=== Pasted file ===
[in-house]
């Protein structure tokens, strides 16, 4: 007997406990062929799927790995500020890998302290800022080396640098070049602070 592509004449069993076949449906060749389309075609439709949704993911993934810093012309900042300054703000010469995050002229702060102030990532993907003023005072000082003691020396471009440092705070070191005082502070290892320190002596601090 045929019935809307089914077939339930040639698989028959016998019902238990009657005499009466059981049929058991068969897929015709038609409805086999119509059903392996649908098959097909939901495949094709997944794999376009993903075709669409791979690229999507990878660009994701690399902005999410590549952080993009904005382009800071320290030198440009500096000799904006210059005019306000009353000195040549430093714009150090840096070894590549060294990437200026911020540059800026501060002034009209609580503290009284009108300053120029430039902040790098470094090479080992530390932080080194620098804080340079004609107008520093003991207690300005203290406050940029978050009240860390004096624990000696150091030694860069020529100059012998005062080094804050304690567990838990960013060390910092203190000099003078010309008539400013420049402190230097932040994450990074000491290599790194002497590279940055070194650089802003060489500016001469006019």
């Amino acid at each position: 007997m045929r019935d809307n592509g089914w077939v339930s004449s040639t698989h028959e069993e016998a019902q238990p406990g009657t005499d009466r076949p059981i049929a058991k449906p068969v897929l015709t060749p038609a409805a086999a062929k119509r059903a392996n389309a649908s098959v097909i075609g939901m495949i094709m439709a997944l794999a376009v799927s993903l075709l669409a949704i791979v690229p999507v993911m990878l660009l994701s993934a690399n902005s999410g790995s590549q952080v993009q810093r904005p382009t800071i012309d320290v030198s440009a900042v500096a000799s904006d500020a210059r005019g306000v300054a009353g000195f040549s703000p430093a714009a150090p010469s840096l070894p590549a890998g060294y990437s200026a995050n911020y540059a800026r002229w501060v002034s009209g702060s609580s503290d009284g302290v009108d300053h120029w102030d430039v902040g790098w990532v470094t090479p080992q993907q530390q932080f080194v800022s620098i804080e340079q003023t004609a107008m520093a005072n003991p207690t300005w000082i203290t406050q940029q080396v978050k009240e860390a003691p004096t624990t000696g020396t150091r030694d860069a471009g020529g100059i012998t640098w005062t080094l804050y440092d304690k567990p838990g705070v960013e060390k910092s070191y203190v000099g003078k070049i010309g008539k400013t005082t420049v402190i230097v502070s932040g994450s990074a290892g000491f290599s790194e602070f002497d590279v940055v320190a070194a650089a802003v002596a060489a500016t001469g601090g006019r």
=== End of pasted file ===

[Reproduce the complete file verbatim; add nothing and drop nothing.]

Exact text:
[in-house]
């Protein structure tokens, strides 16, 4: 007997406990062929799927790995500020890998302290800022080396640098070049602070 592509004449069993076949449906060749389309075609439709949704993911993934810093012309900042300054703000010469995050002229702060102030990532993907003023005072000082003691020396471009440092705070070191005082502070290892320190002596601090 045929019935809307089914077939339930040639698989028959016998019902238990009657005499009466059981049929058991068969897929015709038609409805086999119509059903392996649908098959097909939901495949094709997944794999376009993903075709669409791979690229999507990878660009994701690399902005999410590549952080993009904005382009800071320290030198440009500096000799904006210059005019306000009353000195040549430093714009150090840096070894590549060294990437200026911020540059800026501060002034009209609580503290009284009108300053120029430039902040790098470094090479080992530390932080080194620098804080340079004609107008520093003991207690300005203290406050940029978050009240860390004096624990000696150091030694860069020529100059012998005062080094804050304690567990838990960013060390910092203190000099003078010309008539400013420049402190230097932040994450990074000491290599790194002497590279940055070194650089802003060489500016001469006019």
């Amino acid at each position: 007997m045929r019935d809307n592509g089914w077939v339930s004449s040639t698989h028959e069993e016998a019902q238990p406990g009657t005499d009466r076949p059981i049929a058991k449906p068969v897929l015709t060749p038609a409805a086999a062929k119509r059903a392996n389309a649908s098959v097909i075609g939901m495949i094709m439709a997944l794999a376009v799927s993903l075709l669409a949704i791979v690229p999507v993911m990878l660009l994701s993934a690399n902005s999410g790995s590549q952080v993009q810093r904005p382009t800071i012309d320290v030198s440009a900042v500096a000799s904006d500020a210059r005019g306000v300054a009353g000195f040549s703000p430093a714009a150090p010469s840096l070894p590549a890998g060294y990437s200026a995050n911020y540059a800026r002229w501060v002034s009209g702060s609580s503290d009284g302290v009108d300053h120029w102030d430039v902040g790098w990532v470094t090479p080992q993907q530390q932080f080194v800022s620098i804080e340079q003023t004609a107008m520093a005072n003991p207690t300005w000082i203290t406050q940029q080396v978050k009240e860390a003691p004096t624990t000696g020396t150091r030694d860069a471009g020529g100059i012998t640098w005062t080094l804050y440092d304690k567990p838990g705070v960013e060390k910092s070191y203190v000099g003078k070049i010309g008539k400013t005082t420049v402190i230097v502070s932040g994450s990074a290892g000491f290599s790194e602070f002497d590279v940055v320190a070194a650089a802003v002596a060489a500016t001469g601090g006019r």